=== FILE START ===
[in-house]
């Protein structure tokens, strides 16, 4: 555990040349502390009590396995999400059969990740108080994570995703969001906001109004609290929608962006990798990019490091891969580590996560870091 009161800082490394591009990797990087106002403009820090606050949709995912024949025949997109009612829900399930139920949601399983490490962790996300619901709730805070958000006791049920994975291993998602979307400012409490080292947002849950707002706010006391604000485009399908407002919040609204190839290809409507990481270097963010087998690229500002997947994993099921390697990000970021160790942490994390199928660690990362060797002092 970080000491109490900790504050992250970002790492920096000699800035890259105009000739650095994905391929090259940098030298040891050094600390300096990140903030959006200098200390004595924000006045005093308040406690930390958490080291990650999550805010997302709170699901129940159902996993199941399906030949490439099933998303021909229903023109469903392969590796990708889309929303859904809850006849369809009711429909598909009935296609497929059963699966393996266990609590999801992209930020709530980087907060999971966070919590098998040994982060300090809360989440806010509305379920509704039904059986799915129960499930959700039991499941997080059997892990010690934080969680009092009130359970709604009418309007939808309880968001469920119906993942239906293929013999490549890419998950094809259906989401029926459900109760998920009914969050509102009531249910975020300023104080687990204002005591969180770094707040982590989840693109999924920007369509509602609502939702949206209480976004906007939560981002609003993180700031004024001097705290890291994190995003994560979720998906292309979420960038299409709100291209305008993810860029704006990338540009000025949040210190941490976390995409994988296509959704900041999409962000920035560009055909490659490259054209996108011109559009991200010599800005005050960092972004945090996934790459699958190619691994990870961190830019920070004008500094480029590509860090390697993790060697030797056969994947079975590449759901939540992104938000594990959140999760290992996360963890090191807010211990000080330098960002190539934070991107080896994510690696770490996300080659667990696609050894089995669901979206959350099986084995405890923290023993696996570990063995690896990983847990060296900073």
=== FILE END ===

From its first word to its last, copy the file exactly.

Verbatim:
[in-house]
């Protein structure tokens, strides 16, 4: 555990040349502390009590396995999400059969990740108080994570995703969001906001109004609290929608962006990798990019490091891969580590996560870091 009161800082490394591009990797990087106002403009820090606050949709995912024949025949997109009612829900399930139920949601399983490490962790996300619901709730805070958000006791049920994975291993998602979307400012409490080292947002849950707002706010006391604000485009399908407002919040609204190839290809409507990481270097963010087998690229500002997947994993099921390697990000970021160790942490994390199928660690990362060797002092 970080000491109490900790504050992250970002790492920096000699800035890259105009000739650095994905391929090259940098030298040891050094600390300096990140903030959006200098200390004595924000006045005093308040406690930390958490080291990650999550805010997302709170699901129940159902996993199941399906030949490439099933998303021909229903023109469903392969590796990708889309929303859904809850006849369809009711429909598909009935296609497929059963699966393996266990609590999801992209930020709530980087907060999971966070919590098998040994982060300090809360989440806010509305379920509704039904059986799915129960499930959700039991499941997080059997892990010690934080969680009092009130359970709604009418309007939808309880968001469920119906993942239906293929013999490549890419998950094809259906989401029926459900109760998920009914969050509102009531249910975020300023104080687990204002005591969180770094707040982590989840693109999924920007369509509602609502939702949206209480976004906007939560981002609003993180700031004024001097705290890291994190995003994560979720998906292309979420960038299409709100291209305008993810860029704006990338540009000025949040210190941490976390995409994988296509959704900041999409962000920035560009055909490659490259054209996108011109559009991200010599800005005050960092972004945090996934790459699958190619691994990870961190830019920070004008500094480029590509860090390697993790060697030797056969994947079975590449759901939540992104938000594990959140999760290992996360963890090191807010211990000080330098960002190539934070991107080896994510690696770490996300080659667990696609050894089995669901979206959350099986084995405890923290023993696996570990063995690896990983847990060296900073």